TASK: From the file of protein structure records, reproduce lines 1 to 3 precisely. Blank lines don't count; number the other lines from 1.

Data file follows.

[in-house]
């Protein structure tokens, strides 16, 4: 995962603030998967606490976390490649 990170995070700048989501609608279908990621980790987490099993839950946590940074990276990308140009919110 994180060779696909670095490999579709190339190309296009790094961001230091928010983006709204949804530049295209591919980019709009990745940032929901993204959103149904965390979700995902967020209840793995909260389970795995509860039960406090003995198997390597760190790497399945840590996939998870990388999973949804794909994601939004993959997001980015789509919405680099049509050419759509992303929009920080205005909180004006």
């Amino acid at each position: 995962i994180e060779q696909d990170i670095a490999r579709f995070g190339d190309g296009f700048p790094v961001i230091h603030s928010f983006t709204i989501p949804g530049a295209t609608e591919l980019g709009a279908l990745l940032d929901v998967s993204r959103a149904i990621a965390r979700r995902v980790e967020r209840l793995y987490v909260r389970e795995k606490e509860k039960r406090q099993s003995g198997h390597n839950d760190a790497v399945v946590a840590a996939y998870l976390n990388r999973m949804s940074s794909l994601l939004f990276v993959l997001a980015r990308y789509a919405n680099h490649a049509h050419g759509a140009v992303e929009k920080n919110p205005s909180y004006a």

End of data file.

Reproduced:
[in-house]
């Protein structure tokens, strides 16, 4: 995962603030998967606490976390490649 990170995070700048989501609608279908990621980790987490099993839950946590940074990276990308140009919110 994180060779696909670095490999579709190339190309296009790094961001230091928010983006709204949804530049295209591919980019709009990745940032929901993204959103149904965390979700995902967020209840793995909260389970795995509860039960406090003995198997390597760190790497399945840590996939998870990388999973949804794909994601939004993959997001980015789509919405680099049509050419759509992303929009920080205005909180004006």
């Amino acid at each position: 995962i994180e060779q696909d990170i670095a490999r579709f995070g190339d190309g296009f700048p790094v961001i230091h603030s928010f983006t709204i989501p949804g530049a295209t609608e591919l980019g709009a279908l990745l940032d929901v998967s993204r959103a149904i990621a965390r979700r995902v980790e967020r209840l793995y987490v909260r389970e795995k606490e509860k039960r406090q099993s003995g198997h390597n839950d760190a790497v399945v946590a840590a996939y998870l976390n990388r999973m949804s940074s794909l994601l939004f990276v993959l997001a980015r990308y789509a919405n680099h490649a049509h050419g759509a140009v992303e929009k920080n919110p205005s909180y004006a």